In Ireland, there are many points of view about the best way to achieve energy security. One perspective believes that energy independence is the answer. This is unrealistic.
There are 193 countries in the world today, and not a single one of them is energy independent. In the context of a global energy marketplace, policies focused on independence are counterproductive. They create demand uncertainty and discourage producing countries from making the investments needed to supply the markets.
A second point of view is that consuming countries can negotiate bilateral agreements with energy-producing countries. This, too, has its risks. As we're seeing today in many resource-holding countries, terms and conditions can change — quickly and significantly.
A third perspective recognizes the need to address energy security through international cooperation. I believe this is the right direction. In the world's energy marketplace, moats can't help us; we need to build more bridges.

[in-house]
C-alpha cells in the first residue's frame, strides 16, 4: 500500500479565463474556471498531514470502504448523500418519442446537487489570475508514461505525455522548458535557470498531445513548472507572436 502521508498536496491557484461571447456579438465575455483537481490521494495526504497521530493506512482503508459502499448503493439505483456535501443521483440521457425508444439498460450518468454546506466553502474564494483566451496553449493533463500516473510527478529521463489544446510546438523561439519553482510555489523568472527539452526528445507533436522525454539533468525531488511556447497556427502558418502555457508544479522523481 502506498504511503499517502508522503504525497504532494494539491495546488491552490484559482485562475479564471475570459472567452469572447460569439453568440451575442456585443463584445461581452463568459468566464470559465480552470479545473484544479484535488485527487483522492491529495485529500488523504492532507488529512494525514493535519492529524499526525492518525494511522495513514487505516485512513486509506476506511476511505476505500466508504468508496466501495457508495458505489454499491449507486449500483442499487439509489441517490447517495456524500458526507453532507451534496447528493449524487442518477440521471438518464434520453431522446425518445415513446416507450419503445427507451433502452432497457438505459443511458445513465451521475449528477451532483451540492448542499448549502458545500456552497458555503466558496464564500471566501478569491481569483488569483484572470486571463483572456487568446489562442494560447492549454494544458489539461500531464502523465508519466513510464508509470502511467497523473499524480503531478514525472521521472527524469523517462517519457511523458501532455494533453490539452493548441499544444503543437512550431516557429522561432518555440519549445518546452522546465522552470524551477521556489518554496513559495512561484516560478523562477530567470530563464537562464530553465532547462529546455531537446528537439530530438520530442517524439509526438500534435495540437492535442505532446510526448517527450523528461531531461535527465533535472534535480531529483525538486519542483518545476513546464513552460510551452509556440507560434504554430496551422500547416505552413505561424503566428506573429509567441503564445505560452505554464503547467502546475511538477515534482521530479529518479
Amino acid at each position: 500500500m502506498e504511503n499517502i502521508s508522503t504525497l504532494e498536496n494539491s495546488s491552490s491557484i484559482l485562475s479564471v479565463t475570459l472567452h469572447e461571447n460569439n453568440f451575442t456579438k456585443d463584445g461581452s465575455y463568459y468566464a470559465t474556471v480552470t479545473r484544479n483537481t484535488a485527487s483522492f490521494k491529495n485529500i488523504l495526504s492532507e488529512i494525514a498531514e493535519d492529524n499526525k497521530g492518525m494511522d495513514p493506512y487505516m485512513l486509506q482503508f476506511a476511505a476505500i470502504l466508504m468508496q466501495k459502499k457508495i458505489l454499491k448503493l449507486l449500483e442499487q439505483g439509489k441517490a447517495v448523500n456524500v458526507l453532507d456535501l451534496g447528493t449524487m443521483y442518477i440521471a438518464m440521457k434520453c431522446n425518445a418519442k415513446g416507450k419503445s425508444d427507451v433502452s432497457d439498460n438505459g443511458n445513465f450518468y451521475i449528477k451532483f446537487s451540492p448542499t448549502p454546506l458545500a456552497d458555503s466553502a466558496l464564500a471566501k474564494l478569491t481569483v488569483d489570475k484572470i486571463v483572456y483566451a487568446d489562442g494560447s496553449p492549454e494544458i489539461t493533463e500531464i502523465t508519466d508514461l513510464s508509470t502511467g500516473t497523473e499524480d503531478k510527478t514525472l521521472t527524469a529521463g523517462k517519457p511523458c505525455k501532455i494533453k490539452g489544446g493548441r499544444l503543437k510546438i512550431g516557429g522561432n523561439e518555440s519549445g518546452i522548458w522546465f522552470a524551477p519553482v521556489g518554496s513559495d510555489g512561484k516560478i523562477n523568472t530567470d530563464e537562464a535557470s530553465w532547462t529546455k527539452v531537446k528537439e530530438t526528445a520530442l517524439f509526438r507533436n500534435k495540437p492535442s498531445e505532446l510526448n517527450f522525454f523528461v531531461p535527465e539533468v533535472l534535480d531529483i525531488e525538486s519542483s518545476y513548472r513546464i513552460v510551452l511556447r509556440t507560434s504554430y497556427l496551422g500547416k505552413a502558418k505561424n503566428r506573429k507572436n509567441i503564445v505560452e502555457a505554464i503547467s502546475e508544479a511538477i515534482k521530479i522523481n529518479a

At Chevron, we think that energy security is best addressed by acknowledging the healthy interdependence of markets, diversifying energy supplies and using energy appropriately and efficiently.
Let's consider these priorities for a moment. Energy efficiency remains the cheapest and most plentiful form of new energy that we have. We've made progress in this area, but there is still much more to do. The U.S. economy, for example, has doubled since the 1970s while energy use has risen only 25 percent. Yet a recent audit of large businesses in the United States showed that enormous potential savings still exist.